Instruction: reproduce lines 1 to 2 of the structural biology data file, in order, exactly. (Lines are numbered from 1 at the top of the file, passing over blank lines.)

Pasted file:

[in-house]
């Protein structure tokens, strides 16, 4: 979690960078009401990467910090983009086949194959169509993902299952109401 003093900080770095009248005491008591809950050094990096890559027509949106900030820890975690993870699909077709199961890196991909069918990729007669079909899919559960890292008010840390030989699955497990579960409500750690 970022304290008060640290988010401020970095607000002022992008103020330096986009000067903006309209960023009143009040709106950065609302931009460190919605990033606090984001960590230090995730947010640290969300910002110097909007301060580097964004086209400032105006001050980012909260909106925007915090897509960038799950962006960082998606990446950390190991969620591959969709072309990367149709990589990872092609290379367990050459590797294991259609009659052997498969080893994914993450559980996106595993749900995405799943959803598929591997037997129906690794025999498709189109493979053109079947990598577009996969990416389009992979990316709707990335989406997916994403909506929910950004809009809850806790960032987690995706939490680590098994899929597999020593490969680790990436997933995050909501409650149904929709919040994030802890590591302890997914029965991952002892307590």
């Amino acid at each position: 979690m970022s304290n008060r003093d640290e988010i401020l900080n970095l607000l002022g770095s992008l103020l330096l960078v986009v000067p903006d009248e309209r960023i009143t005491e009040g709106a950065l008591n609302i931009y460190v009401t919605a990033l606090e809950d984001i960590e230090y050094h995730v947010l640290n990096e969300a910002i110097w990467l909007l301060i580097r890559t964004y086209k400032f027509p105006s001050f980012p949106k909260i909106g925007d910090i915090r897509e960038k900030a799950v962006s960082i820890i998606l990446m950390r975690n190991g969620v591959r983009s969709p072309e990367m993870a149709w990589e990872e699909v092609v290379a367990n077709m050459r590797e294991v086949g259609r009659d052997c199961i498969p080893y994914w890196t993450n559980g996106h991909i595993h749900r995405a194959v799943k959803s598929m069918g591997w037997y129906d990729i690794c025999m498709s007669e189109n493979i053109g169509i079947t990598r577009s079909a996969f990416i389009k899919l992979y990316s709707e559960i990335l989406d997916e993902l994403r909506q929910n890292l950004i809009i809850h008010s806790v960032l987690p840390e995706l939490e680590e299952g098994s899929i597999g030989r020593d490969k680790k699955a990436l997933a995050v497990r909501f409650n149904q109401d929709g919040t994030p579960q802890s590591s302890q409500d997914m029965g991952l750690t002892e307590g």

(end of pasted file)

[in-house]
């Protein structure tokens, strides 16, 4: 979690960078009401990467910090983009086949194959169509993902299952109401 003093900080770095009248005491008591809950050094990096890559027509949106900030820890975690993870699909077709199961890196991909069918990729007669079909899919559960890292008010840390030989699955497990579960409500750690 970022304290008060640290988010401020970095607000002022992008103020330096986009000067903006309209960023009143009040709106950065609302931009460190919605990033606090984001960590230090995730947010640290969300910002110097909007301060580097964004086209400032105006001050980012909260909106925007915090897509960038799950962006960082998606990446950390190991969620591959969709072309990367149709990589990872092609290379367990050459590797294991259609009659052997498969080893994914993450559980996106595993749900995405799943959803598929591997037997129906690794025999498709189109493979053109079947990598577009996969990416389009992979990316709707990335989406997916994403909506929910950004809009809850806790960032987690995706939490680590098994899929597999020593490969680790990436997933995050909501409650149904929709919040994030802890590591302890997914029965991952002892307590």